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PGA of America President Brian Whitcomb (l) and CEO Joe Steranka touched on topics ranging from diversity to the Ryder Cup. (Photo: The PGA of America)
PGA of America President Brian Whitcomb (l) and CEO Joe Steranka touched on topics ranging from diversity to the Ryder Cup. (Photo: The PGA of America)

Efforts to grow the game increase in scope and success

Print News

The world of golf keeps growing and so do the PGA of America's goals. During their annual State of the Association news conference, PGA officials discussed their many programs to expand and improve the game and the industry.

Editor's note: Here is the transcript of the 2008 PGA State of the Association news conference, held Jan. 17 at the PGA Merchandise Show in Orlando, Fla.

JULIUS MASON: Good afternoon, ladies and gentlemen. I'm Julius Mason, the senior director of communications and media relations for the PGA of America, and I'd like to welcome you to the 55th PGA Merchandise Show and the PGA America's State of the Association news conference.

Sitting in front of you at the head table from Bend, Oregon, is the owner of Lost Tracks Golf Club, the president of the PGA of America, Mr. Brian Whitcomb. And from Palm Beach Gardens, Florida, the Chief Executive officer of the PGA of America, Mr. Joe Steranka.

We also have some other guests in the audience that we'd like to you meet. From Ludlow, Vermont, where he is the vice president and general manager of the Okemo Valley Golf Division at Okemo Valley Golf Club, the vice president of the PGA of America, Mr. Jim Remy. From Phoenix, Maryland, where he is the head professional at Hillendale Country Club the secretary of the PGA of America, Mr. Allen Wronowski .

We are also joined by several of PGA of America's board of directors in the house, from Reed Exhibitions, the president and CEO, Chet Burchett. Executive vice president, Nancy Walsh, senior vice president Dennis McDonald, and PGA Golf Exhibitions vice president and show manager, Ed Several.

Now, ladies and gentlemen, it's my pleasure to turn the microphone over to Mr. Whitcomb.

BRIAN WHITCOMB: Thank you, Julius, very much and welcome to the PGA Merchandise Show right here at the Orange County Convention Center. I've served as the president of PGA of America just over 14 months, and to see all of you here interested in the state of the Association, as well as the state of the game is very, very heartwarming as I believe we represent and protect the greatest game of them all, the game of golf.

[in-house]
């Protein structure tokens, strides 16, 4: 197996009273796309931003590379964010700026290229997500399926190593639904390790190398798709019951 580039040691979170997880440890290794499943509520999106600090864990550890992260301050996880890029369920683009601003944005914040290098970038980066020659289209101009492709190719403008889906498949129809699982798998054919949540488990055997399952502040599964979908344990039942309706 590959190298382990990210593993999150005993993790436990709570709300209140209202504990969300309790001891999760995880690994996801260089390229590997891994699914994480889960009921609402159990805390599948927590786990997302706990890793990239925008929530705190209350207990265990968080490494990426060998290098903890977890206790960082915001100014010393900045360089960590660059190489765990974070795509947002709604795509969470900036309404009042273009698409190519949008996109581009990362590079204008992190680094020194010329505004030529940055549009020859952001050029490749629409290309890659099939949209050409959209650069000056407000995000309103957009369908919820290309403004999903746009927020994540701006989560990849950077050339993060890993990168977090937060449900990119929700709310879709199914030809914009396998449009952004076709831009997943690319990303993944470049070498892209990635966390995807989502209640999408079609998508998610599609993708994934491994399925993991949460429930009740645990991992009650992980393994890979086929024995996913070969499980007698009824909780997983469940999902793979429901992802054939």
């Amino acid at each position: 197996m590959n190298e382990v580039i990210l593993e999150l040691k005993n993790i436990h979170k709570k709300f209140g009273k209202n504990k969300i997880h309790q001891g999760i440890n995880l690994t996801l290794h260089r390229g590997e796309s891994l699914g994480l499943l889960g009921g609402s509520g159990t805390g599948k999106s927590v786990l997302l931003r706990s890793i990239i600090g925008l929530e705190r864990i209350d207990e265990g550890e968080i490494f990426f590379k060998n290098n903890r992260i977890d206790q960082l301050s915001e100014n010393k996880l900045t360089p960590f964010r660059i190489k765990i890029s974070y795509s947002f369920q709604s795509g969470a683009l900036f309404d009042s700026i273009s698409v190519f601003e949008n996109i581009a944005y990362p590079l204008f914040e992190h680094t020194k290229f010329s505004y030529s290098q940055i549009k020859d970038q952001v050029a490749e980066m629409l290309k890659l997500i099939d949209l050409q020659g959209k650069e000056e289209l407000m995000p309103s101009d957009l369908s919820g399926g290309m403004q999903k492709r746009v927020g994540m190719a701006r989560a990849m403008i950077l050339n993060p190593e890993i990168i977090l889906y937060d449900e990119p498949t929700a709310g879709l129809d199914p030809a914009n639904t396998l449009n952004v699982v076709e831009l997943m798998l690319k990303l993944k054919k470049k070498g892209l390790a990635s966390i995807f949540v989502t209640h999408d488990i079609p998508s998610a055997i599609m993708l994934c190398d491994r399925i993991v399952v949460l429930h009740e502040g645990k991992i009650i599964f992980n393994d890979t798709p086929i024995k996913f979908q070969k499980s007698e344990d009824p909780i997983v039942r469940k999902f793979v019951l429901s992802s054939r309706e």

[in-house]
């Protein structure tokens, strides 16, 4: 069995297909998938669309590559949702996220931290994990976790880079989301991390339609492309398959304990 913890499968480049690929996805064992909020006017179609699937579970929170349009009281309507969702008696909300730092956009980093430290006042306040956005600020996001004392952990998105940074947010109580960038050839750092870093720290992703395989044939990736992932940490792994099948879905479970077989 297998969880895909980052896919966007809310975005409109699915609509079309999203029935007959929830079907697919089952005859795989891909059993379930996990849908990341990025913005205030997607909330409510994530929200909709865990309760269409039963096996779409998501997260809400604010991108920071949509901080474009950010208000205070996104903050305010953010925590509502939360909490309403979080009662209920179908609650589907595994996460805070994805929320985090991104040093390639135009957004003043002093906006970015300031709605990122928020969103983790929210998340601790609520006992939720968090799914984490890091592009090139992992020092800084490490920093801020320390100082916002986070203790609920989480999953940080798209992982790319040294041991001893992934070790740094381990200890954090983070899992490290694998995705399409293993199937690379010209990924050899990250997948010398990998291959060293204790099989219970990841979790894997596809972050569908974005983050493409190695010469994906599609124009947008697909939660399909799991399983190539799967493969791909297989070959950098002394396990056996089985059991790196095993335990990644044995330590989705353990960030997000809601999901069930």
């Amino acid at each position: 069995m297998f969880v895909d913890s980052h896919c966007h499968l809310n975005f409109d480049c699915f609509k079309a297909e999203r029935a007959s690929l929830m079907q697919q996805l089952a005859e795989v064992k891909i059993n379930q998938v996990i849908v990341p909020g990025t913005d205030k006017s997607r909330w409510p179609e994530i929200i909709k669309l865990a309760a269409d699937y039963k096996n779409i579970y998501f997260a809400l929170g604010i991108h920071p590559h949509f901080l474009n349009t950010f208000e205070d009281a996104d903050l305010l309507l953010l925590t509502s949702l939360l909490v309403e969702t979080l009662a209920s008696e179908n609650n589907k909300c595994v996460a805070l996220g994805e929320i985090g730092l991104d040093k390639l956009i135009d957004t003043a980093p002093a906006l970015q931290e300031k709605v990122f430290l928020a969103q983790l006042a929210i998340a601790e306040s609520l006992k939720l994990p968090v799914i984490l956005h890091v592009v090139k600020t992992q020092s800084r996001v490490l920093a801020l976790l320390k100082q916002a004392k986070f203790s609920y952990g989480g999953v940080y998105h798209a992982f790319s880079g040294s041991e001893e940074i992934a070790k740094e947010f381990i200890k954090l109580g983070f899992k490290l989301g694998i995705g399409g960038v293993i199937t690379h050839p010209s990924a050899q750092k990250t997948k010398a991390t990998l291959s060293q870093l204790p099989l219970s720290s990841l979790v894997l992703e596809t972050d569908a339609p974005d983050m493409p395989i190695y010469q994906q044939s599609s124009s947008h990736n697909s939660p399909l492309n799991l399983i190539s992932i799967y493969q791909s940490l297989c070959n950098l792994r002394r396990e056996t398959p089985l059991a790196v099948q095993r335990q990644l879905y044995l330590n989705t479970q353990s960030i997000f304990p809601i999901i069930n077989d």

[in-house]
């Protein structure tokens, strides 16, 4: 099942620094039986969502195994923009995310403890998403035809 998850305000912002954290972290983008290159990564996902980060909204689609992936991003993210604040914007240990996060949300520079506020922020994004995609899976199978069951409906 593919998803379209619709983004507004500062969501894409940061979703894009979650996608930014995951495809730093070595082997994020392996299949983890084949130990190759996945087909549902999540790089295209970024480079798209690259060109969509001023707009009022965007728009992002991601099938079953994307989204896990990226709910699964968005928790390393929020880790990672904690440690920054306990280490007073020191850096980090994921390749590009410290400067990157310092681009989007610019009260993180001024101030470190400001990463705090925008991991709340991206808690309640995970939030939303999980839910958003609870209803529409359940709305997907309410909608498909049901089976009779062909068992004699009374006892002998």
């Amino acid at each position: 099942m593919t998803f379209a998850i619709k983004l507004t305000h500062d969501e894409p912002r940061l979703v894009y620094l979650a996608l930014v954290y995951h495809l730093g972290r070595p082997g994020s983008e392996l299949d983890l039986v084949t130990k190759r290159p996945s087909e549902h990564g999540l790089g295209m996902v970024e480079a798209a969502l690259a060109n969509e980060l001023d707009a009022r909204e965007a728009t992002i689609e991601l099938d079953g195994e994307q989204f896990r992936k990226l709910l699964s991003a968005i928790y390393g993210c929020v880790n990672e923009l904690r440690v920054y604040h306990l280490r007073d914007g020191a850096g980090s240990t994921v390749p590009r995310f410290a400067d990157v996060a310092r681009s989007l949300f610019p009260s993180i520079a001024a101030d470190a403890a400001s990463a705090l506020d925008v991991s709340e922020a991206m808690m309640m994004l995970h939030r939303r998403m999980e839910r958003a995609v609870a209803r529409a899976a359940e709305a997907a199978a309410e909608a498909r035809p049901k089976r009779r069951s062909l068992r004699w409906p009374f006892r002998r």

I've got a bunch of information here in front of me and I know Joe has a lot, too. So if you will forgive me, I'll refer to these notes quite often and there's a wealth of information that I want to make sure I get the opportunity to express all the things happening not only with our association but the game of golf that the PGA of America has influence with.

First of all let's talk about the Merchandise Show. We have over a million square feet of floor space, our 55th PGA Merchandise Show, we have miles and miles of aisles, 1,200 companies and there will be 45,000 PGA professionals and leading industry experts and people of influence with regards to either buying equipment, products or services to serve the golfer better so this is a very vibrant show and we could not be happier to be here at the Orange County Convention Center.

This is a week filled with a lot of activities. Some of you were at the forum this morning for the United States economic impact conversation with some of our great panelists, led by Joe Steranka, as well as some other people from other allied associations, friends of ours.

This evening we'll have our awards banquet, and it's a wonderful evening and we hope that you'll all be there. Jim Huber will be our Master of Ceremonies. It stands to be a wonderful evening where we celebrate not only the best there is in the ranks of the PGA of America, but once again we celebrate the great game and hope you'll be with us at 5:30 in the auditorium.

Yesterday we had an historic day and we held for the first time our 91st Annual Meeting right here at the Merchandise Show and it was a chance for inclusion, it was a chance for our transparency of our governance and it was a chance for our grass roots and PGA professionals to be more engaged, and to see the governance of their association at work and it was also a chance during an open forum to visit and their points of view relative to activities going on.

Seven new board members sworn yesterday and ask them to stand and they will serve the PGA of America over the next three years. Gentlemen, thank you very much. It's a busy time and look forward to the work that you do on behalf of the 28,000 men and women Professionals as well as the game of golf.

Want to visit just a little bit about the upcoming calendar for the year. Of course the Senior PGA at Oak Hill Country Club this year, our PGA Professional National Championship at Reynolds Plantation in Georgia. Our PGA Championship will be held at Oakland Hills just outside of Detroit, Michigan, and of course the preeminent event in all of golf will be held at Valhalla in Kentucky in September. It's a wonderful time for premier events on marquis and wonderful golf facilities.